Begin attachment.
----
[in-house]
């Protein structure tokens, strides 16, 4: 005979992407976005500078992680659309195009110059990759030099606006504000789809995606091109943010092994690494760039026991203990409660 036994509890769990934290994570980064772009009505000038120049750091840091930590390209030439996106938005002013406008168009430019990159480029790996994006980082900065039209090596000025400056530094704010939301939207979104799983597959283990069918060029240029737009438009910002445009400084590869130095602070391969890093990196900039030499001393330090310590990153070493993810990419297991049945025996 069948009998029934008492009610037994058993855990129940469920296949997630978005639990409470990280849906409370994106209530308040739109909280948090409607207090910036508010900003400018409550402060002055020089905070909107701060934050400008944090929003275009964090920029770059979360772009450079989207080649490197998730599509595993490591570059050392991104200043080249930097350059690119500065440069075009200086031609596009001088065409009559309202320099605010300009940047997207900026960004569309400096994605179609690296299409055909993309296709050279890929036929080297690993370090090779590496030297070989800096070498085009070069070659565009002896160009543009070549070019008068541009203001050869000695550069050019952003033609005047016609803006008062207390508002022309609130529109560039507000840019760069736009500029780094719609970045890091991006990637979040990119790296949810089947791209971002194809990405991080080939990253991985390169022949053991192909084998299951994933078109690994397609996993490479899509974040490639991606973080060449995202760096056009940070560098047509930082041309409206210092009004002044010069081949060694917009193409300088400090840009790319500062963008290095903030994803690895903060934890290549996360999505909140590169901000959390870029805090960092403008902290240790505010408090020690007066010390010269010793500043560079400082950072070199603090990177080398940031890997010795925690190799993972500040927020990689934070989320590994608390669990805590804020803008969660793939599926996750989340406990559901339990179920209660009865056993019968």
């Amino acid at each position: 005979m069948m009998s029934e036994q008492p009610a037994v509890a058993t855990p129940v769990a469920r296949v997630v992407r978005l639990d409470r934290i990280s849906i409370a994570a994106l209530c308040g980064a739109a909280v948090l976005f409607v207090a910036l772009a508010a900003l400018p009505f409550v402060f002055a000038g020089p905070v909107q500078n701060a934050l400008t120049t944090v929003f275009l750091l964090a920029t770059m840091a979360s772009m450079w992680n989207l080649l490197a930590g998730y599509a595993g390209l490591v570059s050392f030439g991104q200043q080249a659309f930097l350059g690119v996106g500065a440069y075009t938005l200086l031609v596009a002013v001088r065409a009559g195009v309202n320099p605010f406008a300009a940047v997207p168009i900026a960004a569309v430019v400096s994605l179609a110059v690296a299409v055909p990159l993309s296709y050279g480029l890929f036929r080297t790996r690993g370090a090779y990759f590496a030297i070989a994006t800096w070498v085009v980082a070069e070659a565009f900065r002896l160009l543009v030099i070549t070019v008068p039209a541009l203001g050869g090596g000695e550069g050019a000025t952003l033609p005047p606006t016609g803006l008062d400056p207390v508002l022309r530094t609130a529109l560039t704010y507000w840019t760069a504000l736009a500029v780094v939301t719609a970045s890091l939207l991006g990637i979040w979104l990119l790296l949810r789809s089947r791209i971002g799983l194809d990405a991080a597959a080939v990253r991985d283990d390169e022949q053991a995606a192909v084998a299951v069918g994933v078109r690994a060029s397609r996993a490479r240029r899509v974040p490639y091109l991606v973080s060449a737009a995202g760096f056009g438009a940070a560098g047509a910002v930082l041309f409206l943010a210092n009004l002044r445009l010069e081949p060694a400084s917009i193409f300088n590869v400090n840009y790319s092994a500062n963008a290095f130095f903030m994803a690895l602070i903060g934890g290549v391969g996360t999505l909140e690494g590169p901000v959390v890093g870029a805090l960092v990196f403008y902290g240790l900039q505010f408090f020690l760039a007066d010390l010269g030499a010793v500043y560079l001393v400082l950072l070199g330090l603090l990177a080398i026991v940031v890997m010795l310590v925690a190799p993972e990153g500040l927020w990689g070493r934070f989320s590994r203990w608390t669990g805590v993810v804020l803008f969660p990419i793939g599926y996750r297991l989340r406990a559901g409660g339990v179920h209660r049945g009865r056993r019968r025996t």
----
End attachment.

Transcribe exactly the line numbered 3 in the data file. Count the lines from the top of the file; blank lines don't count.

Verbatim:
């Amino acid at each position: 005979m069948m009998s029934e036994q008492p009610a037994v509890a058993t855990p129940v769990a469920r296949v997630v992407r978005l639990d409470r934290i990280s849906i409370a994570a994106l209530c308040g980064a739109a909280v948090l976005f409607v207090a910036l772009a508010a900003l400018p009505f409550v402060f002055a000038g020089p905070v909107q500078n701060a934050l400008t120049t944090v929003f275009l750091l964090a920029t770059m840091a979360s772009m450079w992680n989207l080649l490197a930590g998730y599509a595993g390209l490591v570059s050392f030439g991104q200043q080249a659309f930097l350059g690119v996106g500065a440069y075009t938005l200086l031609v596009a002013v001088r065409a009559g195009v309202n320099p605010f406008a300009a940047v997207p168009i900026a960004a569309v430019v400096s994605l179609a110059v690296a299409v055909p990159l993309s296709y050279g480029l890929f036929r080297t790996r690993g370090a090779y990759f590496a030297i070989a994006t800096w070498v085009v980082a070069e070659a565009f900065r002896l160009l543009v030099i070549t070019v008068p039209a541009l203001g050869g090596g000695e550069g050019a000025t952003l033609p005047p606006t016609g803006l008062d400056p207390v508002l022309r530094t609130a529109l560039t704010y507000w840019t760069a504000l736009a500029v780094v939301t719609a970045s890091l939207l991006g990637i979040w979104l990119l790296l949810r789809s089947r791209i971002g799983l194809d990405a991080a597959a080939v990253r991985d283990d390169e022949q053991a995606a192909v084998a299951v069918g994933v078109r690994a060029s397609r996993a490479r240029r899509v974040p490639y091109l991606v973080s060449a737009a995202g760096f056009g438009a940070a560098g047509a910002v930082l041309f409206l943010a210092n009004l002044r445009l010069e081949p060694a400084s917009i193409f300088n590869v400090n840009y790319s092994a500062n963008a290095f130095f903030m994803a690895l602070i903060g934890g290549v391969g996360t999505l909140e690494g590169p901000v959390v890093g870029a805090l960092v990196f403008y902290g240790l900039q505010f408090f020690l760039a007066d010390l010269g030499a010793v500043y560079l001393v400082l950072l070199g330090l603090l990177a080398i026991v940031v890997m010795l310590v925690a190799p993972e990153g500040l927020w990689g070493r934070f989320s590994r203990w608390t669990g805590v993810v804020l803008f969660p990419i793939g599926y996750r297991l989340r406990a559901g409660g339990v179920h209660r049945g009865r056993r019968r025996t």